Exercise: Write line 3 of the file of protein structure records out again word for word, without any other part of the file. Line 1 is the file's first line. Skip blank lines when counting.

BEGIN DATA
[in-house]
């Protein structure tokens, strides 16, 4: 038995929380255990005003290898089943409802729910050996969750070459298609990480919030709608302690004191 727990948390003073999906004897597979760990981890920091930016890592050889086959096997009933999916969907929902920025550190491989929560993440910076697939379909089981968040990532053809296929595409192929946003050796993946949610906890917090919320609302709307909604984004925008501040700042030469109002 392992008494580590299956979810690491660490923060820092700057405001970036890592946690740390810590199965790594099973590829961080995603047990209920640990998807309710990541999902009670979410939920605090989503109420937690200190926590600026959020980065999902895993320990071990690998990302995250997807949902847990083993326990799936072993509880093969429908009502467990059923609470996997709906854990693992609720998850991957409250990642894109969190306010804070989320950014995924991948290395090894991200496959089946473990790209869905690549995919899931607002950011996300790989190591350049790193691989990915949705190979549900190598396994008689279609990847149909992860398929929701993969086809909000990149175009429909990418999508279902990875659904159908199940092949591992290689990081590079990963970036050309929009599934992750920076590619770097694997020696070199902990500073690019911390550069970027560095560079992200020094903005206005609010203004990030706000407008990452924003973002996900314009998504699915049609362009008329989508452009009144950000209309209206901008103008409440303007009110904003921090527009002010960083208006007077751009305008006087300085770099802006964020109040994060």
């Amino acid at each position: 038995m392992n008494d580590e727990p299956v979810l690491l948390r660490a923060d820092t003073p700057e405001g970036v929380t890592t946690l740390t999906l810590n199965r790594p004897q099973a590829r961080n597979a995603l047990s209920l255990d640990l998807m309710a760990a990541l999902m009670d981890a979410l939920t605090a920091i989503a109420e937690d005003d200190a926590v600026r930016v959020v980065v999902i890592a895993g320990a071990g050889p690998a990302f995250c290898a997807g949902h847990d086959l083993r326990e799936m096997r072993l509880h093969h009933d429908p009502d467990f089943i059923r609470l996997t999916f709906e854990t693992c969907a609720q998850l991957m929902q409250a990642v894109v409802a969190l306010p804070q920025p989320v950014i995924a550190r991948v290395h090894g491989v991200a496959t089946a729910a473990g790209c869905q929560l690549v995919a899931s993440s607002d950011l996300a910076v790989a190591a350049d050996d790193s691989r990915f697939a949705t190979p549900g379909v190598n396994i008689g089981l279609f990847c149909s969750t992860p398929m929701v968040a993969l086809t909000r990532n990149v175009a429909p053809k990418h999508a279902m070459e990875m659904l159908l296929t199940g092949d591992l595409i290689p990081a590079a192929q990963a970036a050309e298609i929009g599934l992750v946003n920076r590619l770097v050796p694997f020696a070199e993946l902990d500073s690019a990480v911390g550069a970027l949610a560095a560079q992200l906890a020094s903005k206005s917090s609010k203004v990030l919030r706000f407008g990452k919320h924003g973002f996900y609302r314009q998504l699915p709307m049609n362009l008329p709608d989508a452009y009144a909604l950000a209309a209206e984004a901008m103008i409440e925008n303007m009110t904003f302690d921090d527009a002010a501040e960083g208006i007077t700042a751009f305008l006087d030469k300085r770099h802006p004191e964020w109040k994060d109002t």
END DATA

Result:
């Amino acid at each position: 038995m392992n008494d580590e727990p299956v979810l690491l948390r660490a923060d820092t003073p700057e405001g970036v929380t890592t946690l740390t999906l810590n199965r790594p004897q099973a590829r961080n597979a995603l047990s209920l255990d640990l998807m309710a760990a990541l999902m009670d981890a979410l939920t605090a920091i989503a109420e937690d005003d200190a926590v600026r930016v959020v980065v999902i890592a895993g320990a071990g050889p690998a990302f995250c290898a997807g949902h847990d086959l083993r326990e799936m096997r072993l509880h093969h009933d429908p009502d467990f089943i059923r609470l996997t999916f709906e854990t693992c969907a609720q998850l991957m929902q409250a990642v894109v409802a969190l306010p804070q920025p989320v950014i995924a550190r991948v290395h090894g491989v991200a496959t089946a729910a473990g790209c869905q929560l690549v995919a899931s993440s607002d950011l996300a910076v790989a190591a350049d050996d790193s691989r990915f697939a949705t190979p549900g379909v190598n396994i008689g089981l279609f990847c149909s969750t992860p398929m929701v968040a993969l086809t909000r990532n990149v175009a429909p053809k990418h999508a279902m070459e990875m659904l159908l296929t199940g092949d591992l595409i290689p990081a590079a192929q990963a970036a050309e298609i929009g599934l992750v946003n920076r590619l770097v050796p694997f020696a070199e993946l902990d500073s690019a990480v911390g550069a970027l949610a560095a560079q992200l906890a020094s903005k206005s917090s609010k203004v990030l919030r706000f407008g990452k919320h924003g973002f996900y609302r314009q998504l699915p709307m049609n362009l008329p709608d989508a452009y009144a909604l950000a209309a209206e984004a901008m103008i409440e925008n303007m009110t904003f302690d921090d527009a002010a501040e960083g208006i007077t700042a751009f305008l006087d030469k300085r770099h802006p004191e964020w109040k994060d109002t």